I have a somewhat large number of 3-dimensional unit vectors ( ~ 100 000 unit vectors), and I am trying to visualize their distribution. First thing I tried was ListPlot3D, but it doesn't look too good.

Now, I would like to make a density plot on the surface of the unit sphere using this data. For example, the sphere would be bluish in the regions with little or no points, and reddish in regions with many points (you can use any colors you want).

Can I do this with Mathematica?


5 Answers 5


I've decided to write a new answer instead of editing my previous one, since the following discussion will be rather long, and the method I am about to discuss is similar, but not quite the same.

The following approach makes use of formulae from this paper to determine density estimates for spherical data. Due to being specially adapted for spherical data, it does not suffer from boundary effects as with my previous answer. From here, one could either display the "smooth spherical histogram" as a texture (like in my previous answer), or as a surface (in complete analogy with SmoothHistogram3D[]).

Here's a demonstration:

(* generate a random unit vector following the Dimroth-Watson distribution, girdle case *)
dimrothWatsonRandom[μ_?VectorQ, κ_ /; NumericQ[κ] && Negative[κ]] := Module[{c, d, u, v, w},
  c = Sqrt[-κ]; d = ArcTan[c];
        {u, v} = RandomReal[1, 2]; w = Tan[d u]/c;
        v > (1 - κ w^2) Exp[κ w^2]];
  RotationTransform[{{0, 0, 1}, Normalize[μ]}][Append[
  Sqrt[1 - w^2] Normalize[RandomVariate[NormalDistribution[], 2]], RandomChoice[{-1, 1}] w]]]

BlockRandom[SeedRandom[2031, Method -> "MersenneTwister"]; (* for reproducibility *)
            vecs = Table[dimrothWatsonRandom[Normalize[{-1, 0, 1}], -10], {150}]];

(* smoothing parameter, automatically determined by maximizing "pseudo-log likelihood" *)
cc = With[{n = Length[vecs]},
                  Total[c Csch[c] Exp[c Delete[vecs, k].Extract[vecs, k]]/(4 π (n - 1))]],
                  {k, n}], c]];

hist = With[{n = Length[vecs]}, Image[DensityPlot[
             Total[cc Csch[cc] Exp[cc vecs.{Cos[θ] Sin[φ], Sin[θ] Sin[φ], Cos[φ]}]/(4 π n)],
             {θ, -π, π}, {φ, 0, π}, AspectRatio -> Automatic,
             ColorFunction -> "ThermometerColors", Frame -> False, Mesh -> True,
             MeshFunctions -> {#3 &}, ImagePadding -> None, PerformanceGoal -> "Quality",
             PlotPoints -> 75, PlotRange -> All, PlotRangePadding -> None],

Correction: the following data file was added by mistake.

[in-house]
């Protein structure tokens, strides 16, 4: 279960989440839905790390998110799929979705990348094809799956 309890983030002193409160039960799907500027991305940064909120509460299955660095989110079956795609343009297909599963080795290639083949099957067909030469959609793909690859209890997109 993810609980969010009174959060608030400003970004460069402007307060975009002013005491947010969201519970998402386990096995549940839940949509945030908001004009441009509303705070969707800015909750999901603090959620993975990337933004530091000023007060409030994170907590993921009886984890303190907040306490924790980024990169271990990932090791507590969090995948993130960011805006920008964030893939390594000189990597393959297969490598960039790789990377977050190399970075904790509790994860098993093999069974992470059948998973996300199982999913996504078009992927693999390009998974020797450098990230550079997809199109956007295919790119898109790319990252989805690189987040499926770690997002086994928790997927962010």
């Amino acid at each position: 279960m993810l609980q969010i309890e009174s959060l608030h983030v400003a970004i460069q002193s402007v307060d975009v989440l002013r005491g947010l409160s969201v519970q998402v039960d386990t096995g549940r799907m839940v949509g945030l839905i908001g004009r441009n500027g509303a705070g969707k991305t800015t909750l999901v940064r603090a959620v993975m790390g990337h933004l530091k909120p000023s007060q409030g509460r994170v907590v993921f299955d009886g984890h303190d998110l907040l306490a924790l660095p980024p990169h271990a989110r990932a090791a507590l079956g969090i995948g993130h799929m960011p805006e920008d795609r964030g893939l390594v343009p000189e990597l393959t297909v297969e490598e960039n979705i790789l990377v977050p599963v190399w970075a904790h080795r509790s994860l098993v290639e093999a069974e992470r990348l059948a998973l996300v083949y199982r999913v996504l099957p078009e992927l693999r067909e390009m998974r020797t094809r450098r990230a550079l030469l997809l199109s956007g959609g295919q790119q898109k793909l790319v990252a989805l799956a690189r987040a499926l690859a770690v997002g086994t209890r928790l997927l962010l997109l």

ImageResolution -> 256]];

(* spherical smooth density histogram as texture *)
ParametricPlot3D[{Cos[θ] Sin[φ], Sin[θ] Sin[φ], Cos[φ]}, {θ, -π, π}, {φ, 0, π},
                 Lighting -> "Neutral", Mesh -> None,
                 PlotStyle -> Texture[hist], TextureCoordinateFunction -> ({#4, #5} &)]

smooth density histogram on sphere

(* spherical smooth histogram *)
With[{h = 2/3 (* scaling parameter *), n = Length[vecs]}, 
       1 + h Total[cc Csch[cc] Exp[cc vecs.{Cos[θ] Sin[φ], Sin[θ] Sin[φ], Cos[φ]}]/(4 π n)],
       {φ, 0, π}, {θ, -π, π}, BoundaryStyle -> None, MeshFunctions -> {#6 &},
       MeshStyle -> AbsoluteThickness[1], PlotPoints -> 85]]

smooth spherical histogram

I should mention that anyone who has to deal with spherical data should take a look at the book Statistical Analysis of Spherical Data; the book mentions this approach, as well as a number of other methods for visualizing spherical data.

  • $\begingroup$ Very nice, especially the spherical smooth histogram. $\endgroup$
    – VLC
    Nov 3, 2012 at 8:44
  • $\begingroup$ Wow, cool stuff, - and +1 for reading papers ;) $\endgroup$ Nov 4, 2012 at 1:07

3D figures always look nice, but sometimes, they are limited in the way they can present data. Let's suppose that we have some data like those generated in the answer that J. M. gave, but they are dense around two points that are on opposite poles. In this case, a 3D figure would always hide half of the data. To show all the data we can transform the data using the Lambert azimuthal equal-area projection and then plot the data in 2D.

Let's generate our data using J. M.'s function. Here, I set one set of points to cluster around $(1,0,0)$ and the other one on the opposite side around $(-1,0,0)$:

BlockRandom[SeedRandom[42, Method -> "MersenneTwister"];
  vecs1 = Table[vonMisesFisherRandom[{1, 0, 0}, 3], {5000}]];

BlockRandom[SeedRandom[42, Method -> "MersenneTwister"];
  vecs2 = Table[vonMisesFisherRandom[{-1, 0, 0}, 3], {5000}]];

data = Join[vecs1, vecs2];

We create a function for data transformation, transform the data and plot the projected data in 2D:

xyzToLambert[xyzCoords_List] := Module[{xx, yy},
  xx = Sqrt[2/(1 + 10^-10 - xyzCoords[[3]])] xyzCoords[[1]];
  yy = Sqrt[2/(1 + 10^-10 - xyzCoords[[3]])] xyzCoords[[2]];
  {xx, yy}

projdata = Table[xyzToLambert[data[[i]]], {i, Length[data]}];

ListPlot[projdata, AspectRatio -> 1, PlotRange -> {{-3, 3}, {-3, 3}}]

Lambert projection of data

This already looks nice, but with many more data points, it is unlikely that we could see anything at all. We can thus proceed and make some other plots:

opts = {ColorFunction -> Function[{height}, ColorData["Rainbow"][height]],